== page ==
Plot: Menedemus is working himself relentlessly night and day in his fields as private atonement for driving his only son Clinia away rather than condone his son’s love interest, the young maid Antiphila. His neighbour Chremes tries to cheer him up, unaware that his own son Clitipho is infatuated with the courtesan Bacchis, who now arrives along with Antiphila at Chremes’ house, where Clinia is hiding. The family slave Syrus tries to swindle the money Clitipho needs to keep Bacchis satisfied, and convinces Clinia to pretend he loves Bacchis. Meanwhile Chremes persuades Menedemus to hide the regret and affection he feels overwhelmingly for Clinia when he does return.
All clear so far…? No??
My thoughts: A difficult play to follow – I kept losing track of what Memedemus and Chremes were supposed to believe, who was supposed to be in love with who, and where Syrus was going to get the money from. I read the middle third of the play twice and it only just helped.
Halfway through, It is revealed that Antiphila is actually the daughter of Chremes, who he had ordered to be abandoned to die in the wilderness as a baby years ago because she was a girl. His anger with his wife for not obeying him, and thereby risking the ignominy of having his daughter become a slave or a courtesan rather than starve to death as an infant, sours the whole story and took any hint of comedy away completely for me. Terence seems to gloss over the atrocities and sorrows inflicted on the women in his stories, using them simply as so much background to his plot entanglements.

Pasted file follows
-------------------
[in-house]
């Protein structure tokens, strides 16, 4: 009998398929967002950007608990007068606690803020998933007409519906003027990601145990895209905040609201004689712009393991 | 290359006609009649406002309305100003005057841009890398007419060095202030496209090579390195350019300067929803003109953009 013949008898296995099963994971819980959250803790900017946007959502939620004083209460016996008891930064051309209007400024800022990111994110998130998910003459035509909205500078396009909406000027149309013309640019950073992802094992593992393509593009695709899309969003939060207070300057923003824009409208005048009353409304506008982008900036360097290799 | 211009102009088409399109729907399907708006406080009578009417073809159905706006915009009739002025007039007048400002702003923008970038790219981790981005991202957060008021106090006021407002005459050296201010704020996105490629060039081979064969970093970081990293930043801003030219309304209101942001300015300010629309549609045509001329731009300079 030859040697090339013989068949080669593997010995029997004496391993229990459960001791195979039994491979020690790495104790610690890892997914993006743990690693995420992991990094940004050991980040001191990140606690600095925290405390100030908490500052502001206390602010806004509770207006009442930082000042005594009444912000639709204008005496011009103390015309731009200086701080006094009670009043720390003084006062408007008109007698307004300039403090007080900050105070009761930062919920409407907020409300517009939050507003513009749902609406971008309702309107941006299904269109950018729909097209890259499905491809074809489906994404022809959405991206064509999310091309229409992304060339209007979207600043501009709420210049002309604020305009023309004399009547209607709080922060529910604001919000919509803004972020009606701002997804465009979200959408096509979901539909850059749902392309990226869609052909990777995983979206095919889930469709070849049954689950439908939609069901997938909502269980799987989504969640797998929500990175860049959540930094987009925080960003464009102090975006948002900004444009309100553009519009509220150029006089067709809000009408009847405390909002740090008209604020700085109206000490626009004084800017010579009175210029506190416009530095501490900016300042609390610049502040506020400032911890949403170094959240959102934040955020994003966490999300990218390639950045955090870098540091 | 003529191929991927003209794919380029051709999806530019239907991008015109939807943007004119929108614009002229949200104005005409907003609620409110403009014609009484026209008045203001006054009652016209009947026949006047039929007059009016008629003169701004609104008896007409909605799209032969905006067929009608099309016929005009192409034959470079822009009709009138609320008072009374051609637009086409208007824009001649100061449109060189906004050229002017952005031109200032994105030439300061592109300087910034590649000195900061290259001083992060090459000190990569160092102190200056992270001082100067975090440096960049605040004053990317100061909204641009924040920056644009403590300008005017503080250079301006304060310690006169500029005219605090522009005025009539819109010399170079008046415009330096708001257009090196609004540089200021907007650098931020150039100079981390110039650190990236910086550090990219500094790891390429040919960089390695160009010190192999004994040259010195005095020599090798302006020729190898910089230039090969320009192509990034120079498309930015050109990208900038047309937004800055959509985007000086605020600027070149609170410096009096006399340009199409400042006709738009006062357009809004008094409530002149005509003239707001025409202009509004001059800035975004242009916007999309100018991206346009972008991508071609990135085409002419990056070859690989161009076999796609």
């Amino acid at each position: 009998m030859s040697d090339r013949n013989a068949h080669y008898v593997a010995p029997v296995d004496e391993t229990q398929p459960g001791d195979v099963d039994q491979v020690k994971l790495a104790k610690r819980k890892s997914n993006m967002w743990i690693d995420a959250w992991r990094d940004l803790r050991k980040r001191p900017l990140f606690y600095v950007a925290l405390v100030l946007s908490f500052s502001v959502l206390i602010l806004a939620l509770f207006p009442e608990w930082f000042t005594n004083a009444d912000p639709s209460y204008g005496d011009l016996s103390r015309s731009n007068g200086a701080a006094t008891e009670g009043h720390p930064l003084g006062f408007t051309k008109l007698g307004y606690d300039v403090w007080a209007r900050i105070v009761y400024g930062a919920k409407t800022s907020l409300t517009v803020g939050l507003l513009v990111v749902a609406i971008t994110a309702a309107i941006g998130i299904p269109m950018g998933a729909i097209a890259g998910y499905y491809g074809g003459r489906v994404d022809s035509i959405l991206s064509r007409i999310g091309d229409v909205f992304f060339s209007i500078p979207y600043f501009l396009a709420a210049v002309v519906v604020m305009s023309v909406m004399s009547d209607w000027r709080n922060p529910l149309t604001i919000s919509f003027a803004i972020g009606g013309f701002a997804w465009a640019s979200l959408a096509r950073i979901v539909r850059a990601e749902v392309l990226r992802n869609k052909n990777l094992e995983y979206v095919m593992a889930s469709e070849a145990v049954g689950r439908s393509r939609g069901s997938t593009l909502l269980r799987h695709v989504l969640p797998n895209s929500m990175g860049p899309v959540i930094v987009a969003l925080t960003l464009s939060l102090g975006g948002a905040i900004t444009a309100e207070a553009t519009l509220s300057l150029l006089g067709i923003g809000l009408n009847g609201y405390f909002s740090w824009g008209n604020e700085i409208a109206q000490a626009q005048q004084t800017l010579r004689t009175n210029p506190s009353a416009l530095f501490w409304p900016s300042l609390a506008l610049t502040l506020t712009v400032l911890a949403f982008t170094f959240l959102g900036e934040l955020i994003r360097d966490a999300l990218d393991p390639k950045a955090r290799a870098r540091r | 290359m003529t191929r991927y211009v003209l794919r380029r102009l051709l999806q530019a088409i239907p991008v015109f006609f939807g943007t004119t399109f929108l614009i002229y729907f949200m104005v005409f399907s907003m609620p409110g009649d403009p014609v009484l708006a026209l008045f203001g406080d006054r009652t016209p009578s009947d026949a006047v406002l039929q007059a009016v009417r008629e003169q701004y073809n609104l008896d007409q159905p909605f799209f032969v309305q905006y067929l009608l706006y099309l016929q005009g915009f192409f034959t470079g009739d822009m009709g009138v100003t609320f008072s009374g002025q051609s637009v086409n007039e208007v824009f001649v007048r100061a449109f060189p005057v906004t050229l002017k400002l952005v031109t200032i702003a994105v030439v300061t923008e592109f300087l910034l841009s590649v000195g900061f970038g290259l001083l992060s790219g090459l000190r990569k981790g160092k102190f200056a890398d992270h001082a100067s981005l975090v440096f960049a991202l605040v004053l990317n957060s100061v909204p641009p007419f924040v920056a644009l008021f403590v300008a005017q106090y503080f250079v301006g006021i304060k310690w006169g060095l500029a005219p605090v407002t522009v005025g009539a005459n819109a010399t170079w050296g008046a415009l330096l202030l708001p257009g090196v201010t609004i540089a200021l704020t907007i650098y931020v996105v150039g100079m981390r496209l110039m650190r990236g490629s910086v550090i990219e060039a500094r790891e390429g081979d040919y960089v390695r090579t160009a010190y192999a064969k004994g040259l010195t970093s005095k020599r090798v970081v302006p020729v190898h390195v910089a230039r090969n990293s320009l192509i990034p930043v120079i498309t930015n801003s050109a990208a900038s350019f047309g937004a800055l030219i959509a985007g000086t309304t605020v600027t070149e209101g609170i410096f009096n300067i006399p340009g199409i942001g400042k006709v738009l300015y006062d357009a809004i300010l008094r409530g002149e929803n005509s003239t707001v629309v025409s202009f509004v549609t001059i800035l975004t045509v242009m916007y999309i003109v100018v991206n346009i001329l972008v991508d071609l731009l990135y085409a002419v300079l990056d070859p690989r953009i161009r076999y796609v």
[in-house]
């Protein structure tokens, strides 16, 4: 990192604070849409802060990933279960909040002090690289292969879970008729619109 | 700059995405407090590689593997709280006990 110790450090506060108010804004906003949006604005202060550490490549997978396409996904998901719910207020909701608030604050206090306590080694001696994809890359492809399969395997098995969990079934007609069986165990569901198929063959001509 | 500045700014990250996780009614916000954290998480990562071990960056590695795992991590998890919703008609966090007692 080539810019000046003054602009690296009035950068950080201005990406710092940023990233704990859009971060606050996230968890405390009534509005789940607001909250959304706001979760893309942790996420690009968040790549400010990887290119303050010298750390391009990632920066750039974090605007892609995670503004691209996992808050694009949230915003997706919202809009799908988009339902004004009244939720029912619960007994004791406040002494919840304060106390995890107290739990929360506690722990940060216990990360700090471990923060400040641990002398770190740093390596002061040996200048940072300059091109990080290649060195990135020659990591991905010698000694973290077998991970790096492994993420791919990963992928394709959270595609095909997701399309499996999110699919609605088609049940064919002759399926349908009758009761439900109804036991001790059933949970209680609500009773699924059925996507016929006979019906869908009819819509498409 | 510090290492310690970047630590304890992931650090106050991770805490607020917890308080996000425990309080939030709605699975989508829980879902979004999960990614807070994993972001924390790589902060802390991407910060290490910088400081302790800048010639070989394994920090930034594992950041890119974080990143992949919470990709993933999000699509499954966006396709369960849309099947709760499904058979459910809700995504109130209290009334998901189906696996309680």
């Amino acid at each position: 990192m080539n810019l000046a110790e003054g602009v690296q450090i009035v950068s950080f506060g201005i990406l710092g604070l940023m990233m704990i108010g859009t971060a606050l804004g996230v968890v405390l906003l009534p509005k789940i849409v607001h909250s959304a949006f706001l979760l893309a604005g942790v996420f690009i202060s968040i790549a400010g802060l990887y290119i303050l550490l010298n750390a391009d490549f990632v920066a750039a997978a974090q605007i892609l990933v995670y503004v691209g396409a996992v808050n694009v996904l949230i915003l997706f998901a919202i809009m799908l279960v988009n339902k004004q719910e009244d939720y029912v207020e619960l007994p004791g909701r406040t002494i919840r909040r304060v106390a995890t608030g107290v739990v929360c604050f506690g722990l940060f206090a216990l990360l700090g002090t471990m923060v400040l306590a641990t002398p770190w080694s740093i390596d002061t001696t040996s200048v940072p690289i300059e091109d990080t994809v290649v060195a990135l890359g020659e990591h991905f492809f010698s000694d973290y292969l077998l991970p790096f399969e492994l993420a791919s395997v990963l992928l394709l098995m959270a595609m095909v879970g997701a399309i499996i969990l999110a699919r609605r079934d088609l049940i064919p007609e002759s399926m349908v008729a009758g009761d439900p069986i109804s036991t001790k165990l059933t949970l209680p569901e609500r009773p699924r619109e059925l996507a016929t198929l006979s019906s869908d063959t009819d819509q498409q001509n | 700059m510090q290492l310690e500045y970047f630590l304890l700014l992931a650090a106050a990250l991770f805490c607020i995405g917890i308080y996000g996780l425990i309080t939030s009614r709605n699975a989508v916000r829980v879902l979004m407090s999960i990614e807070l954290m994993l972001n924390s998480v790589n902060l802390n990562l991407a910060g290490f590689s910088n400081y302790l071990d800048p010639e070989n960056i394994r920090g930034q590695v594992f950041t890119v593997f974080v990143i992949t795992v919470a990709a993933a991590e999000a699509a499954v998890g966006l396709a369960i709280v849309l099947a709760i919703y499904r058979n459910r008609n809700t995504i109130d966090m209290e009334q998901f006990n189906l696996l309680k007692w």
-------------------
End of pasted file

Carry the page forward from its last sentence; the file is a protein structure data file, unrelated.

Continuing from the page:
Personal rating: 3/10
Also around this time: From 167 to 160 BC, Maccabean Jews were rebelling against the Seleucid Empire and Greek influence. Their victory at the Battle of Beth Zur in 164 BC led to the recapture of Jerusalem.
My reads in between:
- Tales of St. Austins, a very early Wodehouse in his School stories era, with short stories featuring the students and teachers of said school, mostly revolving around the next rugby or cricket match, and not getting caught outside school bounds. For Wodehouse addicts only.
- Playing with Fire, the second in the Skulduggery Pleasant series. Not as good as the first but only because the joy of meeting the characters has already been had. Still a great read.
Next : The Eunuch by Terence